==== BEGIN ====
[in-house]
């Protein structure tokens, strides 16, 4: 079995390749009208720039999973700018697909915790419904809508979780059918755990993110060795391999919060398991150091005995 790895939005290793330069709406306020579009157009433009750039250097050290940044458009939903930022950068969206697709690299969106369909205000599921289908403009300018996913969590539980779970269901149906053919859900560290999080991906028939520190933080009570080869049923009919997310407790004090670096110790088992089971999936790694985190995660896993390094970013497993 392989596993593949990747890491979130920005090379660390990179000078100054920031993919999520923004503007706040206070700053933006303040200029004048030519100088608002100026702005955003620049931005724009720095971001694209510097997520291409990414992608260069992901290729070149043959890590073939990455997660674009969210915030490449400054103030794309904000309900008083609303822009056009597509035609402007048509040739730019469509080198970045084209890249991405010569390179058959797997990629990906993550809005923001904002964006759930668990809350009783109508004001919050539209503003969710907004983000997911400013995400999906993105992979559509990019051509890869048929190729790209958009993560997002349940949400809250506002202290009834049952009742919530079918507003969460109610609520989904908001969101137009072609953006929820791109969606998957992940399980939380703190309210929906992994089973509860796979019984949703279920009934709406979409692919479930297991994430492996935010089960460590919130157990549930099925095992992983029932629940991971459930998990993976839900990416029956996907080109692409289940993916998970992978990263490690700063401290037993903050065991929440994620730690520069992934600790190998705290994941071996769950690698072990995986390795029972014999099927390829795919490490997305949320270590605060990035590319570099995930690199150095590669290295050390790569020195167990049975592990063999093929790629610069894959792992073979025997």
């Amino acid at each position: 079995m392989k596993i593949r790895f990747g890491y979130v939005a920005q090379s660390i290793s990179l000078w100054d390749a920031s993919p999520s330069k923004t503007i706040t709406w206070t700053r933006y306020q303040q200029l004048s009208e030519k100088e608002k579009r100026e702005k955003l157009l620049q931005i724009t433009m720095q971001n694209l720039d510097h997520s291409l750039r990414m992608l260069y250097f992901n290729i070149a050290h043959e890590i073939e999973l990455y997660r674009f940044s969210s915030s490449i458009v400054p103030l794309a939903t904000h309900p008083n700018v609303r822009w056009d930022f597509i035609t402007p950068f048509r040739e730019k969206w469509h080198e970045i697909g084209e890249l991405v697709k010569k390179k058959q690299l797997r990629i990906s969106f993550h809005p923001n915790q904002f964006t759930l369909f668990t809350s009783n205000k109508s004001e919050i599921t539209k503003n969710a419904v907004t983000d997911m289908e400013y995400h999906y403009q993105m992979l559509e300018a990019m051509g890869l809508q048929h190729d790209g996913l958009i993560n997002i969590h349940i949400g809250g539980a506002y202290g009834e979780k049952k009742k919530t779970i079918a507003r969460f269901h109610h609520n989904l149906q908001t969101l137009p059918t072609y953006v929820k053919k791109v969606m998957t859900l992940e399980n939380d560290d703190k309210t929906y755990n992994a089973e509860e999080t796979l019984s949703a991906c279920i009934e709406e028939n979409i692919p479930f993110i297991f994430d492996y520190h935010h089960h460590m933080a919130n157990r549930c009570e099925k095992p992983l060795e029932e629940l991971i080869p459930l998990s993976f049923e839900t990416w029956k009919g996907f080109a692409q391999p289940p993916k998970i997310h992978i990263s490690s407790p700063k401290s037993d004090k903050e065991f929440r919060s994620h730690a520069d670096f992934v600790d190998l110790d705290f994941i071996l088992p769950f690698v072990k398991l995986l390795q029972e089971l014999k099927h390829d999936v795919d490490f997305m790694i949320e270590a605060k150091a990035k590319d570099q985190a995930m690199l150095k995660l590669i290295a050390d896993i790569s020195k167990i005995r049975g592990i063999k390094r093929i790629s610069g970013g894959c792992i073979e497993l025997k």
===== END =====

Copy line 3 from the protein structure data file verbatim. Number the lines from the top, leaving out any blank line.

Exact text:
């Amino acid at each position: 079995m392989k596993i593949r790895f990747g890491y979130v939005a920005q090379s660390i290793s990179l000078w100054d390749a920031s993919p999520s330069k923004t503007i706040t709406w206070t700053r933006y306020q303040q200029l004048s009208e030519k100088e608002k579009r100026e702005k955003l157009l620049q931005i724009t433009m720095q971001n694209l720039d510097h997520s291409l750039r990414m992608l260069y250097f992901n290729i070149a050290h043959e890590i073939e999973l990455y997660r674009f940044s969210s915030s490449i458009v400054p103030l794309a939903t904000h309900p008083n700018v609303r822009w056009d930022f597509i035609t402007p950068f048509r040739e730019k969206w469509h080198e970045i697909g084209e890249l991405v697709k010569k390179k058959q690299l797997r990629i990906s969106f993550h809005p923001n915790q904002f964006t759930l369909f668990t809350s009783n205000k109508s004001e919050i599921t539209k503003n969710a419904v907004t983000d997911m289908e400013y995400h999906y403009q993105m992979l559509e300018a990019m051509g890869l809508q048929h190729d790209g996913l958009i993560n997002i969590h349940i949400g809250g539980a506002y202290g009834e979780k049952k009742k919530t779970i079918a507003r969460f269901h109610h609520n989904l149906q908001t969101l137009p059918t072609y953006v929820k053919k791109v969606m998957t859900l992940e399980n939380d560290d703190k309210t929906y755990n992994a089973e509860e999080t796979l019984s949703a991906c279920i009934e709406e028939n979409i692919p479930f993110i297991f994430d492996y520190h935010h089960h460590m933080a919130n157990r549930c009570e099925k095992p992983l060795e029932e629940l991971i080869p459930l998990s993976f049923e839900t990416w029956k009919g996907f080109a692409q391999p289940p993916k998970i997310h992978i990263s490690s407790p700063k401290s037993d004090k903050e065991f929440r919060s994620h730690a520069d670096f992934v600790d190998l110790d705290f994941i071996l088992p769950f690698v072990k398991l995986l390795q029972e089971l014999k099927h390829d999936v795919d490490f997305m790694i949320e270590a605060k150091a990035k590319d570099q985190a995930m690199l150095k995660l590669i290295a050390d896993i790569s020195k167990i005995r049975g592990i063999k390094r093929i790629s610069g970013g894959c792992i073979e497993l025997k």